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Global biochemical and structural analysis of the type IV pilus from the Gram-positive bacterium Streptococcus sanguinis.

Authors
  • Berry, Jamie-Lee1
  • Gurung, Ishwori1
  • Anonsen, Jan Haug2, 3
  • Spielman, Ingrid4, 5
  • Harper, Elliot1
  • Hall, Alexander M J1
  • Goosens, Vivianne J1
  • Raynaud, Claire1
  • Koomey, Michael3
  • Biais, Nicolas4, 5
  • Matthews, Steve6
  • Pelicic, Vladimir7
  • 1 From the Medical Research Council Centre for Molecular Bacteriology and Infection, Imperial College London, London SW7 2AZ, United Kingdom. , (United Kingdom)
  • 2 the Department of Biological Sciences, Proteomics and Mass Spectrometry Unit, University of Oslo, 0371 Oslo, Norway. , (Norway)
  • 3 the Department of Biological Sciences, Center for Integrative Microbial Evolution, University of Oslo, 0371 Oslo, Norway. , (Norway)
  • 4 the Department of Biology, Brooklyn College of the City University of New York, New York, New York 11210.
  • 5 The Graduate Center of the City University of New York, New York, New York 10016, and.
  • 6 the Centre for Structural Biology, Imperial College London, London SW7 2AZ, United Kingdom. , (United Kingdom)
  • 7 From the Medical Research Council Centre for Molecular Bacteriology and Infection, Imperial College London, London SW7 2AZ, United Kingdom, [email protected] , (United Kingdom)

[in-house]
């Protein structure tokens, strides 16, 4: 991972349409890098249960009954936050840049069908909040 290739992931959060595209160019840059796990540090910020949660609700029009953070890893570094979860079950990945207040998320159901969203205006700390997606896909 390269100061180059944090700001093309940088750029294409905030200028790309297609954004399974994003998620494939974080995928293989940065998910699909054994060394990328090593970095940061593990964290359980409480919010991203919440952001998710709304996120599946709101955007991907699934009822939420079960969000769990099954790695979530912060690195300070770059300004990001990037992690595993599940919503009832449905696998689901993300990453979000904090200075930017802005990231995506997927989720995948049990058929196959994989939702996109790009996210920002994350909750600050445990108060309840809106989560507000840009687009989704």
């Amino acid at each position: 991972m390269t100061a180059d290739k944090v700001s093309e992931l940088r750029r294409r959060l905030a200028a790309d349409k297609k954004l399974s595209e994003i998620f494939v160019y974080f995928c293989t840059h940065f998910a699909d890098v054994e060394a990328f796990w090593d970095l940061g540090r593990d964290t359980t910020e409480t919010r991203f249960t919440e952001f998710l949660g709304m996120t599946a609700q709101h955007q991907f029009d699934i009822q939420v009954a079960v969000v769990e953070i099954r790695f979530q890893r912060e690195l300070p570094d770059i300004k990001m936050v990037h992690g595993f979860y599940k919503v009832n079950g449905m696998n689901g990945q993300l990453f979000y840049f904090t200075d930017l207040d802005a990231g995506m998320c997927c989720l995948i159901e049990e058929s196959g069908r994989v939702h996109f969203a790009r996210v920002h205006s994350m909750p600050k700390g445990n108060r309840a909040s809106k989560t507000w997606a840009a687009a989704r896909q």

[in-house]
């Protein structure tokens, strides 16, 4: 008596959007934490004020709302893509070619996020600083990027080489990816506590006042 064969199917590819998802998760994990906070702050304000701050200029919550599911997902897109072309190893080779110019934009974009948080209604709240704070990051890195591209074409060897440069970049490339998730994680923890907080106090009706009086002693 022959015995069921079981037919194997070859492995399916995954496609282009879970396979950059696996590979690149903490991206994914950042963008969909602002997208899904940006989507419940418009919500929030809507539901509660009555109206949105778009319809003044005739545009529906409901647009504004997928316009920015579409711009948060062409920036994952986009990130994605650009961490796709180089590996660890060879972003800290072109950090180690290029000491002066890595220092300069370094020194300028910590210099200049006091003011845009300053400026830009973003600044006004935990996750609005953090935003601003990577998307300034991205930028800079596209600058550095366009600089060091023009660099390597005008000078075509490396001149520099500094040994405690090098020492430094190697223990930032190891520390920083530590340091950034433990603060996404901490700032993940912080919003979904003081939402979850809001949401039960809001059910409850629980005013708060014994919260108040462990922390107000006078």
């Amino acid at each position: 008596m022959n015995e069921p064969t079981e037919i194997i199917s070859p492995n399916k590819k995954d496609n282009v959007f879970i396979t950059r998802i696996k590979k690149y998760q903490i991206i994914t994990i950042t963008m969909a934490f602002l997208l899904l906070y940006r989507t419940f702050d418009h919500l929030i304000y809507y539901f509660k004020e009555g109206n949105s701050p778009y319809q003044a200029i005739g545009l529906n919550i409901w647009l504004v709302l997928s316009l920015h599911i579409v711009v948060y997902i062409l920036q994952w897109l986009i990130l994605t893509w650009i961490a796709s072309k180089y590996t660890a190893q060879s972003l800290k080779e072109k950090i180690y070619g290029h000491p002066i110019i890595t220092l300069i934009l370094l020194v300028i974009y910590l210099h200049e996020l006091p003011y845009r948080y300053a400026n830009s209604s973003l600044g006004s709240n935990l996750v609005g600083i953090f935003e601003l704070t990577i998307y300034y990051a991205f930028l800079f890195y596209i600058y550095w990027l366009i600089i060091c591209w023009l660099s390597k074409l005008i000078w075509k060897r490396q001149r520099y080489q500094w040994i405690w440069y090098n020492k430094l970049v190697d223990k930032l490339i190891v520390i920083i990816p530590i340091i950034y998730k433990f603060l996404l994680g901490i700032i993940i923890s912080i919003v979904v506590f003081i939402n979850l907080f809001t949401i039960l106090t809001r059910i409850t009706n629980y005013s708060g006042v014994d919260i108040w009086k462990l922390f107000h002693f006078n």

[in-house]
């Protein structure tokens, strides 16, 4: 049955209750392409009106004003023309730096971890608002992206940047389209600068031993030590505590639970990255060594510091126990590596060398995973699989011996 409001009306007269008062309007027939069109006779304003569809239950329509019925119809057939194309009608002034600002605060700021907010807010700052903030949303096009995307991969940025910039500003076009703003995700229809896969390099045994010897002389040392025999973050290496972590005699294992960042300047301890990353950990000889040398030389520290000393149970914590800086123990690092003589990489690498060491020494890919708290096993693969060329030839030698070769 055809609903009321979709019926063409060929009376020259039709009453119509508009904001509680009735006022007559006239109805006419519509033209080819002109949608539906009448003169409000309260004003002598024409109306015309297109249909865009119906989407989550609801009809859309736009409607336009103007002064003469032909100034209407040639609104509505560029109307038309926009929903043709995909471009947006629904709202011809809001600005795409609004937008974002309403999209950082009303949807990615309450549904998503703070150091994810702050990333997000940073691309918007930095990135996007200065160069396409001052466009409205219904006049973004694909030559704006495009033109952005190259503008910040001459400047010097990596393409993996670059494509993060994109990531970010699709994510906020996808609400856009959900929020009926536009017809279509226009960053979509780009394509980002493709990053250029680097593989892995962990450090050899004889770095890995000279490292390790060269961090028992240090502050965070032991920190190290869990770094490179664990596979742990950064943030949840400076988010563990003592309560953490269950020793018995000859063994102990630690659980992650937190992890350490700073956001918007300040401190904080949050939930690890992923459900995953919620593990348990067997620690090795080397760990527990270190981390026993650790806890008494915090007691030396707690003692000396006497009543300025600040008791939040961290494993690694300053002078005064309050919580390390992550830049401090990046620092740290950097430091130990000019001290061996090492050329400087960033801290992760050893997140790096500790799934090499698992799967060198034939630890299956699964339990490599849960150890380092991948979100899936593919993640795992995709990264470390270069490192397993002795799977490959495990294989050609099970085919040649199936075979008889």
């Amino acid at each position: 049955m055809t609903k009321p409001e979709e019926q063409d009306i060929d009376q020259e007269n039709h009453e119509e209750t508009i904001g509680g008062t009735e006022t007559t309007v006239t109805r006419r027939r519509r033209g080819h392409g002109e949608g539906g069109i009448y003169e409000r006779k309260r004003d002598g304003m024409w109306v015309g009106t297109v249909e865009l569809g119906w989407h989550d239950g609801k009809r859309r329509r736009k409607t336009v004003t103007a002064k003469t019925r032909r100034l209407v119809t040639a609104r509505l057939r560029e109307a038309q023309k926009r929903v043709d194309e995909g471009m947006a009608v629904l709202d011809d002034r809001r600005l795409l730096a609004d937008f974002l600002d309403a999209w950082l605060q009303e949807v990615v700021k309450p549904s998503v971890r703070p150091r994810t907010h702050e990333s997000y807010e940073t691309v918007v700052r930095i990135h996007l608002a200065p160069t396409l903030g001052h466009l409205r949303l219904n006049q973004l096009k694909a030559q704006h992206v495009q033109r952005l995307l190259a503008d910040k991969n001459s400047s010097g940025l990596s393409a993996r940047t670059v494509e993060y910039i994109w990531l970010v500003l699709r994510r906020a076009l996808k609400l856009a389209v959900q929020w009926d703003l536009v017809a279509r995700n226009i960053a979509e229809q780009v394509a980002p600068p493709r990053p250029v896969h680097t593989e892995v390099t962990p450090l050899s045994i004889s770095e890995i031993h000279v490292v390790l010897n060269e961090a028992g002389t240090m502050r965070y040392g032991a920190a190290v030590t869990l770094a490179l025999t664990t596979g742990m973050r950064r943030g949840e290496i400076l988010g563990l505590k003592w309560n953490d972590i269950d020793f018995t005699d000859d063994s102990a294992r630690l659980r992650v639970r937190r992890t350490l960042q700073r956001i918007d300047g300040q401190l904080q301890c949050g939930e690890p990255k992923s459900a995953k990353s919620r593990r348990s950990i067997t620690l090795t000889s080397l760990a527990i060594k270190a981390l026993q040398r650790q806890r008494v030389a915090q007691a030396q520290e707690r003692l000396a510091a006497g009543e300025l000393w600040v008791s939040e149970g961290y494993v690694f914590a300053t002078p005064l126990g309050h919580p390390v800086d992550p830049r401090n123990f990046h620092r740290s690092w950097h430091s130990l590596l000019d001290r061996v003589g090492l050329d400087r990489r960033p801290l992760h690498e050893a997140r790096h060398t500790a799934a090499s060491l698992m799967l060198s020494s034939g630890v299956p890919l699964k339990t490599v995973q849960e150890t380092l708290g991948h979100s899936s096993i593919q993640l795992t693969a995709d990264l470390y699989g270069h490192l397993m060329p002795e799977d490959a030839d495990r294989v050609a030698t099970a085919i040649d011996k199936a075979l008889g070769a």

Type
Published Article
Journal
Journal of Biological Chemistry
Publisher
American Society for Biochemistry and Molecular Biology
Publication Date
Apr 26, 2019
Volume
294
Issue
17
Pages
6796–6808
Identifiers
DOI: 10.1074/jbc.RA118.006917
PMID: 30837269
Source
Medline
Keywords
Language
English
License
Unknown

Abstract

Type IV pili (Tfp) are functionally versatile filaments, widespread in prokaryotes, that belong to a large class of filamentous nanomachines known as type IV filaments (Tff). Although Tfp have been extensively studied in several Gram-negative pathogens where they function as key virulence factors, many aspects of their biology remain poorly understood. Here, we performed a global biochemical and structural analysis of Tfp in a recently emerged Gram-positive model, Streptococcus sanguinis In particular, we focused on the five pilins and pilin-like proteins involved in Tfp biology in S. sanguinis We found that the two major pilins, PilE1 and PilE2, (i) follow widely conserved principles for processing by the prepilin peptidase PilD and for assembly into filaments; (ii) display only one of the post-translational modifications frequently found in pilins, i.e. a methylated N terminus; (iii) are found in the same heteropolymeric filaments; and (iv) are not functionally equivalent. The 3D structure of PilE1, solved by NMR, revealed a classical pilin-fold with a highly unusual flexible C terminus. Intriguingly, PilE1 more closely resembles pseudopilins forming shorter Tff than bona fide Tfp-forming major pilins, underlining the evolutionary relatedness among different Tff. Finally, we show that S. sanguinis Tfp contain a low abundance of three additional proteins processed by PilD, the minor pilins PilA, PilB, and PilC. These findings provide the first global biochemical and structural picture of a Gram-positive Tfp and have fundamental implications for our understanding of a widespread class of filamentous nanomachines. © 2019 Berry et al.

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